EMAILS Emails are personal and your family may wish to keep them but access may be denied. As with other accounts upon death, the account may be deleted. Providing your executors with usernames and passwords will help them access accounts. Google has also created a tool


which allows you to govern what happens to your accounts when


you die, allowing you to name a contact if inactivity occurs and determine whether or not the nominated person can access and keep your data or if the account should be deleted.


SOCIAL MEDIA ACCOUNTS Social media sites will usually delete accounts. However, your family can request that the account become a memorial on the proviso certain information is provided to the platform. Twitter unfortunately will delete the account regardless. To avoid this from happening, provide account details to a trusted person to allow future access. Many sites will not allow your


executors to access your accounts, although there are ongoing developments on some social networks e.g. Facebook, to allow you to select a ‘legacy contact’ i.e. someone who will be able to make decisions and access some information on your account.


ONLINE BANKING Online bank accounts are usually easily traceable through bank cards and cheque books and are dealt with on incapacity or death in the same way as any traditional bank account. Whether or not attorneys and executors will be able to


ONLINE PAYMENT ACCOUNTS Online payment accounts such as PayPal and Amazon can sometimes contain balances and the existence of these accounts can usually be traced via traditional bank statements, which are linked to these online accounts. Though such accounts often don’t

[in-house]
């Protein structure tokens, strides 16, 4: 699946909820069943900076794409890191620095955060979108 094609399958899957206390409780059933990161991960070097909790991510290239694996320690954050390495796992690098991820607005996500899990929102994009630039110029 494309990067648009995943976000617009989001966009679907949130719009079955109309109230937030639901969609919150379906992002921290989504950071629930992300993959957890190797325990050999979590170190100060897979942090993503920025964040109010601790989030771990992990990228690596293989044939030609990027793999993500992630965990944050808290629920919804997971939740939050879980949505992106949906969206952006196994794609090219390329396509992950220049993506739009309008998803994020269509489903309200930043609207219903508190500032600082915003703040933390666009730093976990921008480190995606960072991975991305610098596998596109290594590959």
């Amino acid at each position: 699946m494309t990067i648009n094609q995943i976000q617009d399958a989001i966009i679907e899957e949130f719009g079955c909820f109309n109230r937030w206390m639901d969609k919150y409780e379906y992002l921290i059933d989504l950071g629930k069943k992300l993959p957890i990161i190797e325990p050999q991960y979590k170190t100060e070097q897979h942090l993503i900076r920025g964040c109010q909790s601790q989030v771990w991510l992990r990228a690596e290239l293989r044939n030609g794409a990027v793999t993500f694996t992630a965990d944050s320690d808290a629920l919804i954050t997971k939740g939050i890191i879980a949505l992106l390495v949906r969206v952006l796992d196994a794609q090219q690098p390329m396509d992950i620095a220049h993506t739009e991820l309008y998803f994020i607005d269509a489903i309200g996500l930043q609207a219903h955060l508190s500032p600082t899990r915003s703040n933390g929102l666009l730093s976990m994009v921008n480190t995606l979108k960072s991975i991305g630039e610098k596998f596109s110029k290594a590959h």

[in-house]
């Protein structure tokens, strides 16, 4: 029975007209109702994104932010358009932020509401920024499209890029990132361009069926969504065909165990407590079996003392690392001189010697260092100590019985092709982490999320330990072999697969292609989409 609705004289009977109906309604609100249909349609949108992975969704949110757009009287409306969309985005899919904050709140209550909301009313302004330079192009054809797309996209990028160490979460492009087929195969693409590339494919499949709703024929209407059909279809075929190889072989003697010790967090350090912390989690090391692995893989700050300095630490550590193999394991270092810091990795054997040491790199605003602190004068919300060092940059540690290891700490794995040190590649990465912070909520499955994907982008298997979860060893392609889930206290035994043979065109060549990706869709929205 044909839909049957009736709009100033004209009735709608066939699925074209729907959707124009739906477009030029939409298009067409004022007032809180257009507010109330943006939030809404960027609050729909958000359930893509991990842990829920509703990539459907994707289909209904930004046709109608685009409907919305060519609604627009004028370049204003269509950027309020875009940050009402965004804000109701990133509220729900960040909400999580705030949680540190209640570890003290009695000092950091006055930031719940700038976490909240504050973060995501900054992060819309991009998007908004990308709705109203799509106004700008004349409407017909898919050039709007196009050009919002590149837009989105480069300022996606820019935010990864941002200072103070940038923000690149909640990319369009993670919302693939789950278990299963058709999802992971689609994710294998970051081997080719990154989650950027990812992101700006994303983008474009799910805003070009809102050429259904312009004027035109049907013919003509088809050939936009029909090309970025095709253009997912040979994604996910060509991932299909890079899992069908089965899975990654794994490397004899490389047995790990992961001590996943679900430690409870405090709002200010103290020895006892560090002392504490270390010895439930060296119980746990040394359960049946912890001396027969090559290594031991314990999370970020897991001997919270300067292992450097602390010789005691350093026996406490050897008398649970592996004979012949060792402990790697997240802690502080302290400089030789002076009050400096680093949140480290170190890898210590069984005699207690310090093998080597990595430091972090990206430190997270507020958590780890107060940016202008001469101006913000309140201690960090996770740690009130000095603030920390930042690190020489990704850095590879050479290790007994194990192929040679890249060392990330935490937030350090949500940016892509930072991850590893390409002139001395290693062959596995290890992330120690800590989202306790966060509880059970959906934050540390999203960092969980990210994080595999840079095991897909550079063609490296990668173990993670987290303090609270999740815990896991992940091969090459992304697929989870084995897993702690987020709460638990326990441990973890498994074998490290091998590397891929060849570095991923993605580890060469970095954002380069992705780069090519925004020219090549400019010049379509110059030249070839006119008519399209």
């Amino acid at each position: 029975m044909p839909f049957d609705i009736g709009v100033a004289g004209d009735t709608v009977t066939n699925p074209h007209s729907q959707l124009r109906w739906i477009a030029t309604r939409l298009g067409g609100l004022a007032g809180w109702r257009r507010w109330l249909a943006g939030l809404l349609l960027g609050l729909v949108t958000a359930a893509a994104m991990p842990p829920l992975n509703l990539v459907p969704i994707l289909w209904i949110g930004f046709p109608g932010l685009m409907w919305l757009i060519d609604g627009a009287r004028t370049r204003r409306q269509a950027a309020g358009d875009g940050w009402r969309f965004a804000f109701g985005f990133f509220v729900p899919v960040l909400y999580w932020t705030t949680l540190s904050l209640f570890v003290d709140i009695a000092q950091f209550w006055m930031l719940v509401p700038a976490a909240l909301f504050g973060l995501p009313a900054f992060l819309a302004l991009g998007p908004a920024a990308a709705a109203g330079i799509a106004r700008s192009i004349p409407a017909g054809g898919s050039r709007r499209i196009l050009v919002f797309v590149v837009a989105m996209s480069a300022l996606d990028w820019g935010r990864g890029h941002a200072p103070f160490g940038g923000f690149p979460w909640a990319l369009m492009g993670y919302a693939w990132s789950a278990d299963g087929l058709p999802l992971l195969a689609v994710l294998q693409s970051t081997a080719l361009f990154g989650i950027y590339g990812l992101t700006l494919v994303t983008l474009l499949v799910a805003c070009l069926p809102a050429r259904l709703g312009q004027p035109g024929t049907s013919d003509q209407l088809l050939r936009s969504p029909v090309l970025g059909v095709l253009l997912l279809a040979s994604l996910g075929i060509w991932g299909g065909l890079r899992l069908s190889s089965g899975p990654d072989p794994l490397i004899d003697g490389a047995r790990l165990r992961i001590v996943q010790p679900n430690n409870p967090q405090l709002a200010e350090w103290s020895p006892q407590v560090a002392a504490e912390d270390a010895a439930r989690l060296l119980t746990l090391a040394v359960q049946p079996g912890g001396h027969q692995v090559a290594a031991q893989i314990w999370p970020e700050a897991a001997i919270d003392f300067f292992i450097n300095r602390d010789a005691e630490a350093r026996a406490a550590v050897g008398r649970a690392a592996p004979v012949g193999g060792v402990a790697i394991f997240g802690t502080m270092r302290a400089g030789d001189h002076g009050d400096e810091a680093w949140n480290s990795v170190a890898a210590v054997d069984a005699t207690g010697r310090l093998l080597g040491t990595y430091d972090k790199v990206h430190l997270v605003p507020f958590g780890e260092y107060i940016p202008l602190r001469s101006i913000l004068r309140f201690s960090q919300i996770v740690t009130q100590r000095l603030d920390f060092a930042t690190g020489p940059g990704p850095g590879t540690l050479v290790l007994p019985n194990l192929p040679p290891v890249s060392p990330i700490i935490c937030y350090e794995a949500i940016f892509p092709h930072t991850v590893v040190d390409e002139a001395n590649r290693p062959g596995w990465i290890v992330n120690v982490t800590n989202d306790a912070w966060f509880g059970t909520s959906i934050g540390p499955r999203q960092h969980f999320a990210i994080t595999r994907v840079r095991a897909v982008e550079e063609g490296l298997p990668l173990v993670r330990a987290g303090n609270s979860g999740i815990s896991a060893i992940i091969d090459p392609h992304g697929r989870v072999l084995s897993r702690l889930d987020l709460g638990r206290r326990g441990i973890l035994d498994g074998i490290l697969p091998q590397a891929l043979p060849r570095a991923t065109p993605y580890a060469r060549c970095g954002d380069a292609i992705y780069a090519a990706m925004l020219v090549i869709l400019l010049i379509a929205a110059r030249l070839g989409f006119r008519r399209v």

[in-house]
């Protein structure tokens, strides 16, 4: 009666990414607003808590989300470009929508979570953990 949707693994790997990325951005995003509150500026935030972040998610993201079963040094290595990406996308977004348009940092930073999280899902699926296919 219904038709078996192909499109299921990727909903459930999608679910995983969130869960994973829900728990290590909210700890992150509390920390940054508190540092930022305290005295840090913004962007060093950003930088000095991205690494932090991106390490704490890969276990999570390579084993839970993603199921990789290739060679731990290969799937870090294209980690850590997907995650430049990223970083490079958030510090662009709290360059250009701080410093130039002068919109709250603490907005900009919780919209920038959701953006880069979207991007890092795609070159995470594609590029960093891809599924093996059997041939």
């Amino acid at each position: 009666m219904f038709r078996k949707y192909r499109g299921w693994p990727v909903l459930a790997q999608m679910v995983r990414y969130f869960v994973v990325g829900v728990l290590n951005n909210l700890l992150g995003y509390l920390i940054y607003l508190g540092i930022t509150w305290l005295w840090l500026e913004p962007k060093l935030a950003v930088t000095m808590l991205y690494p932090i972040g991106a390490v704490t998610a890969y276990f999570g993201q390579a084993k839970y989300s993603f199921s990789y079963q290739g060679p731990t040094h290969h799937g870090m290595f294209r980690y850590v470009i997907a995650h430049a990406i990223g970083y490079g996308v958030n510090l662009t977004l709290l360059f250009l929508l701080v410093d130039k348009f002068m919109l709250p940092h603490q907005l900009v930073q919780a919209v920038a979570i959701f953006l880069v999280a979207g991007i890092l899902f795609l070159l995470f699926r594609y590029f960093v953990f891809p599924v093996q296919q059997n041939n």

usually have cash balances, it’s prudent for attorneys and executors to make enquiries, as such accounts can contain refunds and credits from online transactions. Dealing with these entities is generally harder than dealing with high street banks, and more difficult still if the email address that the deceased used in relation to these accounts isn’t known.


CRYPTOCURRENCIES Cryptocurrencies and bitcoins have been around since 2009 marking the start of decentralised blockchain-based digital currencies with no central server, and no tangible assets held in reserve. Also known as cryptocurrencies,


blockchain-based digital currencies proved resistant to attempts by the Government to regulate them, because there was no central organisation or person with the power to turn them off. Because of this, they have been seen as an easy target for criminals. However, it is possible to remove


the currency and store it in a safe. By providing your executors with the username and password to your account, the currency can be accessed, and your beneficiaries can inherit your balance. Until such time that the law has


evolved to allow digital asset wills, it is vital to ensure that your executors and beneficiaries have the means to access your digital assets on your death or risk losing them entirely.


business network December 2019/January 2020 85